Monday, 29 March 2021
An tOrd Gnó - Order of Business
I wish the Leader and everybody in the House a very nice, restful Easter since I will not get the opportunity again. I raise the issue of general planning and development which should be discussed in this House. A number of people, from a rural perspective, have raised the issue of national planning and development guidelines as development plans go through local authorities and the impact that will have on rural settlement and the ability of people to live together in rural environments. From my perspective and from that of an urban environment, I am very concerned about the impact the abolition of building heights is having on the city and about some of the planning applications coming through. Combined with the strategic housing development process, which will run until 2022, we have a recipe for many very bad decisions to be made, particularly in Dublin, over the next couple of months and the next year.
I will give an example. In my area, Hines has a site at Player Wills and Bailey Gibson. The development in Bailey Gibson, which is currently subject to judicial review, is 16 storeys and 19 storeys in Player Wills. The site is in the middle of the inner city and is essentially an infill development. It is an inappropriate height for what is there. I have long been an advocate for high density and have long compromised, particularly in the context of development plans for it. However, I do not think the high-rise that is proposed is good planning or equates to high density.
This kind of high-rise is adding to the cost of development, the price of land and land speculation. It creates additional costs in terms of fire safety issues, parking and costs associated with going above eight storeys. It is the type of developer-led planning that has not served us well in the past. We are building for pension funds rather than building places where people want to live. Even a Government report from the Department of Housing, Planning and Local Government, published in 2018, stated that high-rise, contrary to the assumptions of public relations, PR, is less affordable and does not necessarily lead to big increases in density, which is exactly what we want for good planning, transport services and other community infrastructure.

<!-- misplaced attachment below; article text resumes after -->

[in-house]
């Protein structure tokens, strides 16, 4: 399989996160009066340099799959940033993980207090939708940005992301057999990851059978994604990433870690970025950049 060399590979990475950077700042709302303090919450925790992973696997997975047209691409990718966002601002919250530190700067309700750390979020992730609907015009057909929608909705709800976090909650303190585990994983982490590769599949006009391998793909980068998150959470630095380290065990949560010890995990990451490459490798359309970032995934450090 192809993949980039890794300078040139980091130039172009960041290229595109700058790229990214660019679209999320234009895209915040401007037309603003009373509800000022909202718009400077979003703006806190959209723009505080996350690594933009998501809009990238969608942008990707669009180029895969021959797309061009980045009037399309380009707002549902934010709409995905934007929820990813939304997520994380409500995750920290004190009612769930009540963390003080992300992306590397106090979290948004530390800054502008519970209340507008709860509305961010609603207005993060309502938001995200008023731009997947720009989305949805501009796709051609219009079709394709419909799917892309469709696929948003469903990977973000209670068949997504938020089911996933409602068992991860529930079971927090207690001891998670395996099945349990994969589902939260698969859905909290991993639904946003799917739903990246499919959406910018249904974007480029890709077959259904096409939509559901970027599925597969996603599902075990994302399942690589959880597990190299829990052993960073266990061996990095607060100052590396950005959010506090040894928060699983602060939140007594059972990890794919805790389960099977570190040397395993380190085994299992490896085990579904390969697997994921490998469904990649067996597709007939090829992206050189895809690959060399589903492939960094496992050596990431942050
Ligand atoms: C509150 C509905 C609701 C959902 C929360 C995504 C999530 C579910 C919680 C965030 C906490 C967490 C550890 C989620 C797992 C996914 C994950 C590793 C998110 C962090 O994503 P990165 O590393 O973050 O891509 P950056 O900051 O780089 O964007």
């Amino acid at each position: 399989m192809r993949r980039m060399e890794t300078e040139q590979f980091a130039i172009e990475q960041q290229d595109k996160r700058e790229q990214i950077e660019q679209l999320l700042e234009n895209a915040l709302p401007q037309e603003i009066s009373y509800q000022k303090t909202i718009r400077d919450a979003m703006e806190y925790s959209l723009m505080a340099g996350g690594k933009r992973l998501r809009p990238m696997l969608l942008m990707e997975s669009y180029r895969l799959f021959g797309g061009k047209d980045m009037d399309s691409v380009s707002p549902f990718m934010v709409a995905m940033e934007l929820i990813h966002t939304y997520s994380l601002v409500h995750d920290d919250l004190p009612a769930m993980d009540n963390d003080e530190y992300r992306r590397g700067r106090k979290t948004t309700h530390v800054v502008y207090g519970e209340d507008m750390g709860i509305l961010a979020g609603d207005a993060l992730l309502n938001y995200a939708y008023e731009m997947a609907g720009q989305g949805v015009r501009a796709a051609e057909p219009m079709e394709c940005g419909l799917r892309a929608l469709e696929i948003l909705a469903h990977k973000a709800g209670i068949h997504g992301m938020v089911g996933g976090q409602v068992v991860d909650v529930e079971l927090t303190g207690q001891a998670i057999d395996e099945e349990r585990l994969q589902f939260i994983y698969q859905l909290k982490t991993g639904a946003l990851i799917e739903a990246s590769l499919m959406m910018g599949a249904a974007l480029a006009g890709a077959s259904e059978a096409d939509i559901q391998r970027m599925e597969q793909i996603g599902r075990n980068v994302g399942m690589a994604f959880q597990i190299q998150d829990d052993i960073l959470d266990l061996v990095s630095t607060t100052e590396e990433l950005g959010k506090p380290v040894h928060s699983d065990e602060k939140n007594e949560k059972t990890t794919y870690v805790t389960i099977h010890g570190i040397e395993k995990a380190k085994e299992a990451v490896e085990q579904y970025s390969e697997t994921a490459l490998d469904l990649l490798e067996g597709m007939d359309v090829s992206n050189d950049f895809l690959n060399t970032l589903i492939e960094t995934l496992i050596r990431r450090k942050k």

The report states that:
Contrary to common understanding, higher rise development...can be a more expensive form of development. This is generally due to the increased requirements from a structural and fire safety perspective. In this regard, high rise does not necessarily improve matters where affordable delivery is the focus, nor does it always translate into increased density.
I am convinced about increasing density and height in the city as we cannot have urban sprawl and urban spread. However, one can have good density, of between eight and ten storeys, if it is done across the board in the city. This type of piecemeal, 19 storey high-rise development, lashed in the middle of inappropriate places, does not equate to good planning. We need an overall debate on good planning in the city and country.